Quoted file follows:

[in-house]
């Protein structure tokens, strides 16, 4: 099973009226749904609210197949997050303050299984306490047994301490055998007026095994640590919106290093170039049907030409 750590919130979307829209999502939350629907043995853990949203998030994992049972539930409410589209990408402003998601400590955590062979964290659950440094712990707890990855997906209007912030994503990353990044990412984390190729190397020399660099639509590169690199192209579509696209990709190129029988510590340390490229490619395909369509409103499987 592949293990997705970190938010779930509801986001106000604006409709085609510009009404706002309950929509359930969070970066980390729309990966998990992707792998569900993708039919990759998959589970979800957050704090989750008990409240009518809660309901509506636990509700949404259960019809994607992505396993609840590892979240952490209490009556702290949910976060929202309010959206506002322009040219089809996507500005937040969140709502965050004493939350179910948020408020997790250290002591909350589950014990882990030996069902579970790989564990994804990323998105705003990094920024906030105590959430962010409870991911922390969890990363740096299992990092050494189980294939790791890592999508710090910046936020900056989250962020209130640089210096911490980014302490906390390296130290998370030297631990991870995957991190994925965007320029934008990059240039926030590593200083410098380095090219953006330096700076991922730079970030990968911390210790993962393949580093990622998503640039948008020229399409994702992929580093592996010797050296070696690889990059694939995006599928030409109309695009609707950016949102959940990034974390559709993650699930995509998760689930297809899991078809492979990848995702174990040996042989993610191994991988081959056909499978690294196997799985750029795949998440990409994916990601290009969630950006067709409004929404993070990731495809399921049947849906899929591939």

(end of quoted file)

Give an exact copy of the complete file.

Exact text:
[in-house]
């Protein structure tokens, strides 16, 4: 099973009226749904609210197949997050303050299984306490047994301490055998007026095994640590919106290093170039049907030409 750590919130979307829209999502939350629907043995853990949203998030994992049972539930409410589209990408402003998601400590955590062979964290659950440094712990707890990855997906209007912030994503990353990044990412984390190729190397020399660099639509590169690199192209579509696209990709190129029988510590340390490229490619395909369509409103499987 592949293990997705970190938010779930509801986001106000604006409709085609510009009404706002309950929509359930969070970066980390729309990966998990992707792998569900993708039919990759998959589970979800957050704090989750008990409240009518809660309901509506636990509700949404259960019809994607992505396993609840590892979240952490209490009556702290949910976060929202309010959206506002322009040219089809996507500005937040969140709502965050004493939350179910948020408020997790250290002591909350589950014990882990030996069902579970790989564990994804990323998105705003990094920024906030105590959430962010409870991911922390969890990363740096299992990092050494189980294939790791890592999508710090910046936020900056989250962020209130640089210096911490980014302490906390390296130290998370030297631990991870995957991190994925965007320029934008990059240039926030590593200083410098380095090219953006330096700076991922730079970030990968911390210790993962393949580093990622998503640039948008020229399409994702992929580093592996010797050296070696690889990059694939995006599928030409109309695009609707950016949102959940990034974390559709993650699930995509998760689930297809899991078809492979990848995702174990040996042989993610191994991988081959056909499978690294196997799985750029795949998440990409994916990601290009969630950006067709409004929404993070990731495809399921049947849906899929591939």